Sunday Stupid: In Praise of the Pumaman!
There were many unintentional comedic gems to be had in the 10-year run of Mystery Science Theater 3000. In that splendiferous decade, the small-town puppet show of record ran hundreds of dreadful films through the ringer, from educational shorts to old serials to monster movies to ’70s biker flicks to cobbled-together TV shows — and everything in between. In was a never-ending cornucopia of celluloid banality, only made bearable by Joel, Mike, Crow and Tom Servo and their biting, wry running commentary.
Interesting for our bent, some of the movies mocked on that show even had comic books in their day — in Gorgo’s case, a whole Charlton series of them. And the last movie ever riffed by the Satellite of Love crew was Danger: Diabolik, based on the Italian comic character of the same name. But only one of these films had a unique comic book twist. Only one had a costumed hero with a cape and real genuine superpowers, who’d fit right in with the garishly dressed members of the Justice League — if he wasn’t such a complete doofus. And that cinematic masterpiece was The Puma Man. Or The Puma-Man. Or The Pumaman. Or L’uomo puma. You know what, who cares.
An Italian film released in 1980, The Pumaman contained no star wattage outside of the ever-bald Donald Pleasence, who played the movie’s Lex Luthorish criminal mastermind bent on world domination, Dr. Kobras. The plot revolves around him gaining control of an ancient Aztec mask that had been left on Earth by aliens for reasons unknown (just go with it), and using said golden mask to hypnotize people, including world leaders, in the most goofy way imaginable. (Kobras would have to duck behind the large mask, point it at the person he intended to hypnotize, and bark out commands. Which would somehow form a paper-mache head that contained the soul of the thrallee. Or maybe the heads were just for decorative purposes. Whatever.) A hulking Aztec priest named Vadinho is out to stop him, though, and part of his plan calls for the rebirth of the great champion of his people. Enter the Pumaman.
Who’s a wispy American paleontologist named Tony Farms, who lives in London. Because of course.
Turns out Mr. Farms (played by Walter George Alton — more on him in a moment) is the last of a long line of men with the blood of the mask-bestowing aliens (this religion’s dubious gods) in their veins. As such he has some amplified abilities already: enhanced night-vision (Terminator-view without the computer displays), agility, and a sixth-sense imminent-danger alarm — yes, Puma-Sense. And when he puts on a magic belt given to him by Vadinho, he gains the more appealing powers of superherodom: super-strength, flight and teleportation. (Unfortunately, the belt also gives him a costume that’s half slacks and half cape, which looks like what would happen if Clint Eastwood’s Man With No Name tried his hand at being a matador.) Think of the Pumaman — and the line of Pumamen — as sort of a South American version of the Ghost Who Walks, the Phantom. But really, really dopey.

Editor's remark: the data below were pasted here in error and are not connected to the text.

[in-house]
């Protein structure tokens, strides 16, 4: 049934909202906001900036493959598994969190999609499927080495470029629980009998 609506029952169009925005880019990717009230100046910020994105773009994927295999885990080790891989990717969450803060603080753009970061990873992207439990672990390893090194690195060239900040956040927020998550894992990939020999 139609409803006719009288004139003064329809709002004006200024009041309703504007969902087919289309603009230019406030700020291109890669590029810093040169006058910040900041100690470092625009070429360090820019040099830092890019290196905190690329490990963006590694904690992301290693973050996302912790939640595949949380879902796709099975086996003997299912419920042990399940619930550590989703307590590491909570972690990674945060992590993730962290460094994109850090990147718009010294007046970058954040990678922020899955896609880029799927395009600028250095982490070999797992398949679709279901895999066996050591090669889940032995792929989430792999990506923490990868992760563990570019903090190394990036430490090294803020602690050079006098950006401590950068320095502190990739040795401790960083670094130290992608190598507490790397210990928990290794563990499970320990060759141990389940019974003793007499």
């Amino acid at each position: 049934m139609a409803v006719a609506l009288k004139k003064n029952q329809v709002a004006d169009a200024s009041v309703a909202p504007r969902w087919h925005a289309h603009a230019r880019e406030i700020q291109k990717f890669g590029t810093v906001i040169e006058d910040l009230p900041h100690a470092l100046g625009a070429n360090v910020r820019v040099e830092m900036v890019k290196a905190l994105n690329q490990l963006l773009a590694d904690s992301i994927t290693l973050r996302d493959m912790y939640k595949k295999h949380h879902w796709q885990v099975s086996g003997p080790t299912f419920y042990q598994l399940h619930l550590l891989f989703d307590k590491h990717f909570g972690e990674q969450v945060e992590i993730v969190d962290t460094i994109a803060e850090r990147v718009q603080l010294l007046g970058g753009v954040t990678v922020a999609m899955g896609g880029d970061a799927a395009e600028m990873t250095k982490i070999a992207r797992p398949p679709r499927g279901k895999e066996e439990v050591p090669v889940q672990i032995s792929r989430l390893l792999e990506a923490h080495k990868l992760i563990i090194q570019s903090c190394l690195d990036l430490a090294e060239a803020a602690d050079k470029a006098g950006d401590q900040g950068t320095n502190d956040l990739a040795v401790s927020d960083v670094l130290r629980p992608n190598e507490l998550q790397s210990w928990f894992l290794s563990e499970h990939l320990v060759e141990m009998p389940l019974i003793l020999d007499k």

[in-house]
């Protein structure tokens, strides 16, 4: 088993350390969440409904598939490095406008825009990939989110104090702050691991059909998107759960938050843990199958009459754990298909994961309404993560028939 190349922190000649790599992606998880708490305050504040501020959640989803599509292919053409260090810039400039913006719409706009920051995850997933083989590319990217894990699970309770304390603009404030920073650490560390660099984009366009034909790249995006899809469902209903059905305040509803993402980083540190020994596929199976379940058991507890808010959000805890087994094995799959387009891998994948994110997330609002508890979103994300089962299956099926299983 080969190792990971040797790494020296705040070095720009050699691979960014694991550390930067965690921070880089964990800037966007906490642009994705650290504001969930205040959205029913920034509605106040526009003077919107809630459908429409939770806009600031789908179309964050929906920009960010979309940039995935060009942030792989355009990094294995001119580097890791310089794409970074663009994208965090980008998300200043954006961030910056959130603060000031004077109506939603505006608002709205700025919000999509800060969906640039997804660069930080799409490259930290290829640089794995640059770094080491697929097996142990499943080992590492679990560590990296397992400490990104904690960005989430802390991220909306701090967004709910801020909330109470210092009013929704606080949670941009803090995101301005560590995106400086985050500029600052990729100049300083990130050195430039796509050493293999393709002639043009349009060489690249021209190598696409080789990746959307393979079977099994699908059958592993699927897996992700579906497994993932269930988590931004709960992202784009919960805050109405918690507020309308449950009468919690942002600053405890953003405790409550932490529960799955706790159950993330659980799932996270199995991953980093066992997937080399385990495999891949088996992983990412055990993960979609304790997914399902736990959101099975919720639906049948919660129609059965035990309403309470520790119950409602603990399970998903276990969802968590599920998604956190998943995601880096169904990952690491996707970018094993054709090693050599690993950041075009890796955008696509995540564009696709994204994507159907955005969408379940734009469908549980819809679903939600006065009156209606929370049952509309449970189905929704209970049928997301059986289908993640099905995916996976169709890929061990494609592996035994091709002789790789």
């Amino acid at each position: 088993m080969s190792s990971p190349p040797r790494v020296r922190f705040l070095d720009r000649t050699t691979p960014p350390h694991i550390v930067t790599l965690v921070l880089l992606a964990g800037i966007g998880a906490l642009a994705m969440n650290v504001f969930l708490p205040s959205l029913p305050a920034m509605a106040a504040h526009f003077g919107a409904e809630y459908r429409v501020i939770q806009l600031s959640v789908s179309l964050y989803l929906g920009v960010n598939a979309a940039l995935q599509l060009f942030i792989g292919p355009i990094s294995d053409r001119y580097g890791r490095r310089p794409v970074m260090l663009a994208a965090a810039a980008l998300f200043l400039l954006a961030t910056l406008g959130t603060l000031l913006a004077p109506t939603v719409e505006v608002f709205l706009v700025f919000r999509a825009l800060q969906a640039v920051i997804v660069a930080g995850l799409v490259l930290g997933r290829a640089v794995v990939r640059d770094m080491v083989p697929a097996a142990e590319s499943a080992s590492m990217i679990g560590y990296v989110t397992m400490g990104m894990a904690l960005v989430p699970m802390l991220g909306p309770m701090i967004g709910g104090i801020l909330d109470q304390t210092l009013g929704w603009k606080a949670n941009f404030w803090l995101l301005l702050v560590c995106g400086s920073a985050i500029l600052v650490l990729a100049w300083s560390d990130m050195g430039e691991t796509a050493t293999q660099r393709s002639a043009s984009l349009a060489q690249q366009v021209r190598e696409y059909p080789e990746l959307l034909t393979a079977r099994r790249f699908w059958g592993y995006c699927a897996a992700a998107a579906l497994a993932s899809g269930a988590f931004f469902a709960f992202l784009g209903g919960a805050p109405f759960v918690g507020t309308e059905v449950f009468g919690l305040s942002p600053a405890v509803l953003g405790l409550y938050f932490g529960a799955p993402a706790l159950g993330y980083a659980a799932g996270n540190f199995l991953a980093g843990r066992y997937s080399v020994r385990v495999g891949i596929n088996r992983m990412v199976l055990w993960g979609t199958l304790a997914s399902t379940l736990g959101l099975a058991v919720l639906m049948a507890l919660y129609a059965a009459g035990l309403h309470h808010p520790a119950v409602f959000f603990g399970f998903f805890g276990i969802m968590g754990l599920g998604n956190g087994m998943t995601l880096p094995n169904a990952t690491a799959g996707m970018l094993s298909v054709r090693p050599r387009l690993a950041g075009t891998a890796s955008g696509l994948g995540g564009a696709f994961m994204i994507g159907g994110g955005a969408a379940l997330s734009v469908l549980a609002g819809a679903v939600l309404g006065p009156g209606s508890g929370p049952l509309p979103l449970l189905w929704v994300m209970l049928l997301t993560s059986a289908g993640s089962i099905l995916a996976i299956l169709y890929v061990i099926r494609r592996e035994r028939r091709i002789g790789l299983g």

None of this does the terribleness on display justice. The flying “special effects” (never have ironic quotes been more appropriate) are singularly abominable, even for their time, with rear projection cityscapes and the Pumaman flitting about with his rear end poking up in the air. The highlight of these scenes comes when our hero captures one of Kobras’s henchmen and drags him up into the sky, where he threatens to let him fall unless he coughs up the location of the bad guy hideout. He drops him once just to show that he’s serious — and the guy falls sideways. Literally. The MST3K bunch had a good deal of fun with that.
It’s amazing how much of it all is unabashedly displayed in the trailer: the awkward flying, the bouncy, fiendishly catchy Casio keyboard hero theme, Tony’s embarrassing canary yellow workout gear, Kobras and Co.’s Hefty garbage bag outfits:
The drubbing that Mike, Tom and Crow gave this bomb ranks as one of my favorite MST3K episodes of all-time, and definitely stands as one of the finer entries of the show’s Sci-Fi Channel era. Their delight at what a terribly unconvincing hero this guy is/was never ceases to amuse. (In the big fights, Vadinho handles most of the heavy fisticuffs while the Pumaman does trampoline gymnastics in the background.) As they call him — Constantlyoutofhisleagueman.
Despite all efforts to milk the success of Superman and Star Wars (the alien spaceship in the movie isn’t as direct a Death Star ripoff as the one in the Italian poster at the top of this post), the film fell flat. Or maybe because of those efforts it did. And it would have faded into B-movie obscurity if not for the mocking glare of a Minnesota puppet program. And its putative star, Walter George Alton? He moved on from his brief dabbles in the acting world, and further pursued his legal career as a medical malpractice attorney — good for him. But the siren song of the entertainment world proved irresistible, and eagle-eyed viewers might have been surprised to see him turn up in an unrelated 2005 Daily Show segment, where you could see he had a sense of humor about things even through his lawyerly deadpan. Which makes sense, because anyone who could have dangled from wires while wearing the garb of the Pumaman would have to have the ability to not take themselves too seriously. (Just a footnote: an enterprising YouTuber even unearthed an old Sure antiperspirant ad starring Alton. The scent of the Pumaman!)
The MST3K version of Pumaman is available on DVD and instant download on Amazon, and both the mocked and unmocked versions can be found online for the more piratically inclined among you. Track it down if you get the chance — you won’t regret it. Well, you will, but in a good way.